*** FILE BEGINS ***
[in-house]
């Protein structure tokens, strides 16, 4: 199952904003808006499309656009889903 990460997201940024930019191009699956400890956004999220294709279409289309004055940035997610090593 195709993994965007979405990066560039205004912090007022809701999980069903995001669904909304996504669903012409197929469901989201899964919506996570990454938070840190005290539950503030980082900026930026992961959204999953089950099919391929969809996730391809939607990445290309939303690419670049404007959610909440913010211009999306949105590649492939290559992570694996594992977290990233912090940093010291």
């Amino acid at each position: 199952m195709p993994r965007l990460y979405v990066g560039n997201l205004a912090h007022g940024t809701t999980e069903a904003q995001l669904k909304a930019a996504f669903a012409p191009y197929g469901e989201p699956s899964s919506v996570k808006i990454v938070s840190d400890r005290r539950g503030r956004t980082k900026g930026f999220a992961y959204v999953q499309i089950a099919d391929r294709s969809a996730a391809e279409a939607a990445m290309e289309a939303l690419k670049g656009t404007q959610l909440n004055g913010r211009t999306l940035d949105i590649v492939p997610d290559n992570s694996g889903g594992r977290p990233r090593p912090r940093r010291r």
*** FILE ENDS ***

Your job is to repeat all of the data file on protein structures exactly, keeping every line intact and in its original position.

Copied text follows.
[in-house]
């Protein structure tokens, strides 16, 4: 199952904003808006499309656009889903 990460997201940024930019191009699956400890956004999220294709279409289309004055940035997610090593 195709993994965007979405990066560039205004912090007022809701999980069903995001669904909304996504669903012409197929469901989201899964919506996570990454938070840190005290539950503030980082900026930026992961959204999953089950099919391929969809996730391809939607990445290309939303690419670049404007959610909440913010211009999306949105590649492939290559992570694996594992977290990233912090940093010291």
């Amino acid at each position: 199952m195709p993994r965007l990460y979405v990066g560039n997201l205004a912090h007022g940024t809701t999980e069903a904003q995001l669904k909304a930019a996504f669903a012409p191009y197929g469901e989201p699956s899964s919506v996570k808006i990454v938070s840190d400890r005290r539950g503030r956004t980082k900026g930026f999220a992961y959204v999953q499309i089950a099919d391929r294709s969809a996730a391809e279409a939607a990445m290309e289309a939303l690419k670049g656009t404007q959610l909440n004055g913010r211009t999306l940035d949105i590649v492939p997610d290559n992570s694996g889903g594992r977290p990233r090593p912090r940093r010291r």